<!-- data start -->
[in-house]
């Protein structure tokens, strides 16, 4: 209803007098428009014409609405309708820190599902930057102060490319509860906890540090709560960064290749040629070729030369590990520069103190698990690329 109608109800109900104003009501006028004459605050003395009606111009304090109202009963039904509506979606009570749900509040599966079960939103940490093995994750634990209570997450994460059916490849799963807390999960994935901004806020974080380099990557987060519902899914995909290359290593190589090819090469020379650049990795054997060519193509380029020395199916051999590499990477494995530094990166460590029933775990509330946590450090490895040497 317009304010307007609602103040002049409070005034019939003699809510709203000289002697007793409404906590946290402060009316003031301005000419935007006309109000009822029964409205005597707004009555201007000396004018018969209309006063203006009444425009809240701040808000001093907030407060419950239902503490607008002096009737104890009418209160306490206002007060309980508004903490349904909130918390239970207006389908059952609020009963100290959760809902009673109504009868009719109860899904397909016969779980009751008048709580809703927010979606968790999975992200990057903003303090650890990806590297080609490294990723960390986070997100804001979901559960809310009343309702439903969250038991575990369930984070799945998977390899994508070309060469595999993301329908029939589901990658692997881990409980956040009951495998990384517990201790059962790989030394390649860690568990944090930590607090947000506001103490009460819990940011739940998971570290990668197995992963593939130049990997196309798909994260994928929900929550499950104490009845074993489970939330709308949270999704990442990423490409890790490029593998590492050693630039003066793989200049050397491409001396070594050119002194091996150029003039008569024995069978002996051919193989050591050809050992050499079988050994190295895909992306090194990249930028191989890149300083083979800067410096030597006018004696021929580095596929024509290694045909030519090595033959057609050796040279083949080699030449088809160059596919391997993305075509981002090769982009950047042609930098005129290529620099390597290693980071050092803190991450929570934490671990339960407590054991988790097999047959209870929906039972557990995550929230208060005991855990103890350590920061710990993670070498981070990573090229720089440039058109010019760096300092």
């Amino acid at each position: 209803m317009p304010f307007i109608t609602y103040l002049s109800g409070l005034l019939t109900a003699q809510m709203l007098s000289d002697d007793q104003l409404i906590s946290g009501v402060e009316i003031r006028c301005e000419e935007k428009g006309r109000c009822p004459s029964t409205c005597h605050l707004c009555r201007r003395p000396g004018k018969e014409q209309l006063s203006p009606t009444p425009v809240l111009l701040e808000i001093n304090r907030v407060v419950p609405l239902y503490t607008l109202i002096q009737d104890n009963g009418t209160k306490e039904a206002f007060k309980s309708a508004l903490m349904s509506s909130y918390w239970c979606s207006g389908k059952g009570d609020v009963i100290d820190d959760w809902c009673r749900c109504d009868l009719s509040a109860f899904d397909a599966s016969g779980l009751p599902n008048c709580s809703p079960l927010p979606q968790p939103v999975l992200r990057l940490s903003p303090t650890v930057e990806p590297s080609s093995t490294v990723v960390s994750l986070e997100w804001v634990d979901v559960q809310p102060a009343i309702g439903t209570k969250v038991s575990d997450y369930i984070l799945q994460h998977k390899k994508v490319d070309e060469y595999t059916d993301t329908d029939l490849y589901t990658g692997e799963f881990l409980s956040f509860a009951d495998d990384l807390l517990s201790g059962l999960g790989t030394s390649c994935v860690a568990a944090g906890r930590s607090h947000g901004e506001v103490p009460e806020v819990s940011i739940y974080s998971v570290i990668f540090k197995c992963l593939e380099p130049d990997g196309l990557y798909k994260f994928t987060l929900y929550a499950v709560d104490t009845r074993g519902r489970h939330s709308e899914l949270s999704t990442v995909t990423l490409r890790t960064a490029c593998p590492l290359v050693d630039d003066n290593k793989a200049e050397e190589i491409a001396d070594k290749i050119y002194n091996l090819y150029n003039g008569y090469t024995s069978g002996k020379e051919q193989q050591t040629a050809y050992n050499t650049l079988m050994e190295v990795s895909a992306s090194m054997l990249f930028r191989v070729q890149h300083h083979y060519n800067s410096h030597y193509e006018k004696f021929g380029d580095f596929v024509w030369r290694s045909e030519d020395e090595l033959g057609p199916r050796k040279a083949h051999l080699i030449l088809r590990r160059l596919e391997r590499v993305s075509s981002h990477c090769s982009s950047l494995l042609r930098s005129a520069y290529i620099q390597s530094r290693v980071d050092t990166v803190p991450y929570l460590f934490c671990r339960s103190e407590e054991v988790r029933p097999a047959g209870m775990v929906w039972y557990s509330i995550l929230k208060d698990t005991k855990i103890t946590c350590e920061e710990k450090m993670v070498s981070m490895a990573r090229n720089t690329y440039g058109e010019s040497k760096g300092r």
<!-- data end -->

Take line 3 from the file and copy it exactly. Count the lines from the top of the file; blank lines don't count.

């Amino acid at each position: 209803m317009p304010f307007i109608t609602y103040l002049s109800g409070l005034l019939t109900a003699q809510m709203l007098s000289d002697d007793q104003l409404i906590s946290g009501v402060e009316i003031r006028c301005e000419e935007k428009g006309r109000c009822p004459s029964t409205c005597h605050l707004c009555r201007r003395p000396g004018k018969e014409q209309l006063s203006p009606t009444p425009v809240l111009l701040e808000i001093n304090r907030v407060v419950p609405l239902y503490t607008l109202i002096q009737d104890n009963g009418t209160k306490e039904a206002f007060k309980s309708a508004l903490m349904s509506s909130y918390w239970c979606s207006g389908k059952g009570d609020v009963i100290d820190d959760w809902c009673r749900c109504d009868l009719s509040a109860f899904d397909a599966s016969g779980l009751p599902n008048c709580s809703p079960l927010p979606q968790p939103v999975l992200r990057l940490s903003p303090t650890v930057e990806p590297s080609s093995t490294v990723v960390s994750l986070e997100w804001v634990d979901v559960q809310p102060a009343i309702g439903t209570k969250v038991s575990d997450y369930i984070l799945q994460h998977k390899k994508v490319d070309e060469y595999t059916d993301t329908d029939l490849y589901t990658g692997e799963f881990l409980s956040f509860a009951d495998d990384l807390l517990s201790g059962l999960g790989t030394s390649c994935v860690a568990a944090g906890r930590s607090h947000g901004e506001v103490p009460e806020v819990s940011i739940y974080s998971v570290i990668f540090k197995c992963l593939e380099p130049d990997g196309l990557y798909k994260f994928t987060l929900y929550a499950v709560d104490t009845r074993g519902r489970h939330s709308e899914l949270s999704t990442v995909t990423l490409r890790t960064a490029c593998p590492l290359v050693d630039d003066n290593k793989a200049e050397e190589i491409a001396d070594k290749i050119y002194n091996l090819y150029n003039g008569y090469t024995s069978g002996k020379e051919q193989q050591t040629a050809y050992n050499t650049l079988m050994e190295v990795s895909a992306s090194m054997l990249f930028r191989v070729q890149h300083h083979y060519n800067s410096h030597y193509e006018k004696f021929g380029d580095f596929v024509w030369r290694s045909e030519d020395e090595l033959g057609p199916r050796k040279a083949h051999l080699i030449l088809r590990r160059l596919e391997r590499v993305s075509s981002h990477c090769s982009s950047l494995l042609r930098s005129a520069y290529i620099q390597s530094r290693v980071d050092t990166v803190p991450y929570l460590f934490c671990r339960s103190e407590e054991v988790r029933p097999a047959g209870m775990v929906w039972y557990s509330i995550l929230k208060d698990t005991k855990i103890t946590c350590e920061e710990k450090m993670v070498s981070m490895a990573r090229n720089t690329y440039g058109e010019s040497k760096g300092r």